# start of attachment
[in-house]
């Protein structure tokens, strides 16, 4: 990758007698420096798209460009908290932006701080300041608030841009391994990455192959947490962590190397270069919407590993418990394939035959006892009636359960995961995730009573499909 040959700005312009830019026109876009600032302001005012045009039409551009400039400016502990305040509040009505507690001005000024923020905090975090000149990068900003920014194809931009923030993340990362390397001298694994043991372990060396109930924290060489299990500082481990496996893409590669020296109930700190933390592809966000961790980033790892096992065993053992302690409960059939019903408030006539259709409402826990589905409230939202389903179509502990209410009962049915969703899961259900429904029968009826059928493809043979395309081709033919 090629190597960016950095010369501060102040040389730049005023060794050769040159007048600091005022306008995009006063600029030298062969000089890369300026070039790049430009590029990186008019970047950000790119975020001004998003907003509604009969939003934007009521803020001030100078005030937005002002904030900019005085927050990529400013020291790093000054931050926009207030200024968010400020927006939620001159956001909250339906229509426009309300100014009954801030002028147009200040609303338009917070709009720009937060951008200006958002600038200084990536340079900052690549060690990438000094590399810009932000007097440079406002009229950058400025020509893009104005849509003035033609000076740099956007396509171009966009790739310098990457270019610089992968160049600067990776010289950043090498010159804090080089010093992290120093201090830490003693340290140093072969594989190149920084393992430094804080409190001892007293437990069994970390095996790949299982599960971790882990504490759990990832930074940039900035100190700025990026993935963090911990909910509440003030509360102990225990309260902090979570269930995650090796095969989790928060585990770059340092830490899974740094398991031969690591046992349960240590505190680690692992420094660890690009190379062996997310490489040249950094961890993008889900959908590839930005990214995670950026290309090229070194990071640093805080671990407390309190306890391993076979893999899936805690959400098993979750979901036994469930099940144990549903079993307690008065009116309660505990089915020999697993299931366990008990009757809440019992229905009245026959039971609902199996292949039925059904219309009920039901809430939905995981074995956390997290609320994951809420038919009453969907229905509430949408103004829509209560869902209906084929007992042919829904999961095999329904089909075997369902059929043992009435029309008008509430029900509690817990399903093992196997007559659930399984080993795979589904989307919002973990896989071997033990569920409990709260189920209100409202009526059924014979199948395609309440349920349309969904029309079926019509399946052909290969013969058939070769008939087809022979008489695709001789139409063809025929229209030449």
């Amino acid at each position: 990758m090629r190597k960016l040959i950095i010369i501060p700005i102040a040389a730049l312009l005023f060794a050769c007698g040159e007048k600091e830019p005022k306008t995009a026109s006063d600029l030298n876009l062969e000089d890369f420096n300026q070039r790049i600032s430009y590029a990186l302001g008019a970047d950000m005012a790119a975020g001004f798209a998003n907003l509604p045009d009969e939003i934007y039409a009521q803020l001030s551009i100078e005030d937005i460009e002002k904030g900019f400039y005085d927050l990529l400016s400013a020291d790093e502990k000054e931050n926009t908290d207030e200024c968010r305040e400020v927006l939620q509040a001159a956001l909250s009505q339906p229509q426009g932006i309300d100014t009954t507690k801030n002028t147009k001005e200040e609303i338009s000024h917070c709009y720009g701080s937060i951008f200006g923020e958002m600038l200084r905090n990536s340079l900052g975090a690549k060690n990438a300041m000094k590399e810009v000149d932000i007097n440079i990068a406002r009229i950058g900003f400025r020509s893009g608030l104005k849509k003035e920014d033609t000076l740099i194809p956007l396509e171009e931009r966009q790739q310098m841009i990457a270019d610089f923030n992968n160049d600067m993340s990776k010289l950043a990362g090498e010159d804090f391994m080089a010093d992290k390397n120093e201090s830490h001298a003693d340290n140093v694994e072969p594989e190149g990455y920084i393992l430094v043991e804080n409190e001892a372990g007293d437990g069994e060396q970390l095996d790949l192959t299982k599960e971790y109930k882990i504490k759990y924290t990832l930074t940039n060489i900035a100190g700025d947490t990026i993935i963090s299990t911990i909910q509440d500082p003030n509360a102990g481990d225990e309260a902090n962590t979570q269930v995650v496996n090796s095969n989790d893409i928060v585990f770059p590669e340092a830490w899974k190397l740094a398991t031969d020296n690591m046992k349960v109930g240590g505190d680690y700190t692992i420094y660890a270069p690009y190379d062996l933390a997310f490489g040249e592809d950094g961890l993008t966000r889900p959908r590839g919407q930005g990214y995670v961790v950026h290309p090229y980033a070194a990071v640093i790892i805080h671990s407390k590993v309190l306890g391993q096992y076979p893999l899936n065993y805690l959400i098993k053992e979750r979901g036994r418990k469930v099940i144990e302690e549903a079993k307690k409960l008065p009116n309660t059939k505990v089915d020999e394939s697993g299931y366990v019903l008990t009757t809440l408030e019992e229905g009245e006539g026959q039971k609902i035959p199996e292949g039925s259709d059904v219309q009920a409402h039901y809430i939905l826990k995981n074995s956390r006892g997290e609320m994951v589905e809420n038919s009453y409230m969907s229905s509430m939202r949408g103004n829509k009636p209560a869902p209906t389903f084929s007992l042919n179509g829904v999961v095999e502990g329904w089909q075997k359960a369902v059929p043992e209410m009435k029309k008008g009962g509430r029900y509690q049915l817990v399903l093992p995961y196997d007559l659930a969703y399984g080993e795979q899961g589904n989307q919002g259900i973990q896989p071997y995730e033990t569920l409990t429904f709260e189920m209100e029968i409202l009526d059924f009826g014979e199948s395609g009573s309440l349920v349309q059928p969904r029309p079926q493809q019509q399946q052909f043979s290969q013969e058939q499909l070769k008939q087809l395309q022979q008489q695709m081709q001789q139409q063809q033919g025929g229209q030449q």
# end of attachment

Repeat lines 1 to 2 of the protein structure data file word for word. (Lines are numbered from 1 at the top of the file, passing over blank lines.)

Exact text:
[in-house]
């Protein structure tokens, strides 16, 4: 990758007698420096798209460009908290932006701080300041608030841009391994990455192959947490962590190397270069919407590993418990394939035959006892009636359960995961995730009573499909 040959700005312009830019026109876009600032302001005012045009039409551009400039400016502990305040509040009505507690001005000024923020905090975090000149990068900003920014194809931009923030993340990362390397001298694994043991372990060396109930924290060489299990500082481990496996893409590669020296109930700190933390592809966000961790980033790892096992065993053992302690409960059939019903408030006539259709409402826990589905409230939202389903179509502990209410009962049915969703899961259900429904029968009826059928493809043979395309081709033919 090629190597960016950095010369501060102040040389730049005023060794050769040159007048600091005022306008995009006063600029030298062969000089890369300026070039790049430009590029990186008019970047950000790119975020001004998003907003509604009969939003934007009521803020001030100078005030937005002002904030900019005085927050990529400013020291790093000054931050926009207030200024968010400020927006939620001159956001909250339906229509426009309300100014009954801030002028147009200040609303338009917070709009720009937060951008200006958002600038200084990536340079900052690549060690990438000094590399810009932000007097440079406002009229950058400025020509893009104005849509003035033609000076740099956007396509171009966009790739310098990457270019610089992968160049600067990776010289950043090498010159804090080089010093992290120093201090830490003693340290140093072969594989190149920084393992430094804080409190001892007293437990069994970390095996790949299982599960971790882990504490759990990832930074940039900035100190700025990026993935963090911990909910509440003030509360102990225990309260902090979570269930995650090796095969989790928060585990770059340092830490899974740094398991031969690591046992349960240590505190680690692992420094660890690009190379062996997310490489040249950094961890993008889900959908590839930005990214995670950026290309090229070194990071640093805080671990407390309190306890391993076979893999899936805690959400098993979750979901036994469930099940144990549903079993307690008065009116309660505990089915020999697993299931366990008990009757809440019992229905009245026959039971609902199996292949039925059904219309009920039901809430939905995981074995956390997290609320994951809420038919009453969907229905509430949408103004829509209560869902209906084929007992042919829904999961095999329904089909075997369902059929043992009435029309008008509430029900509690817990399903093992196997007559659930399984080993795979589904989307919002973990896989071997033990569920409990709260189920209100409202009526059924014979199948395609309440349920349309969904029309079926019509399946052909290969013969058939070769008939087809022979008489695709001789139409063809025929229209030449």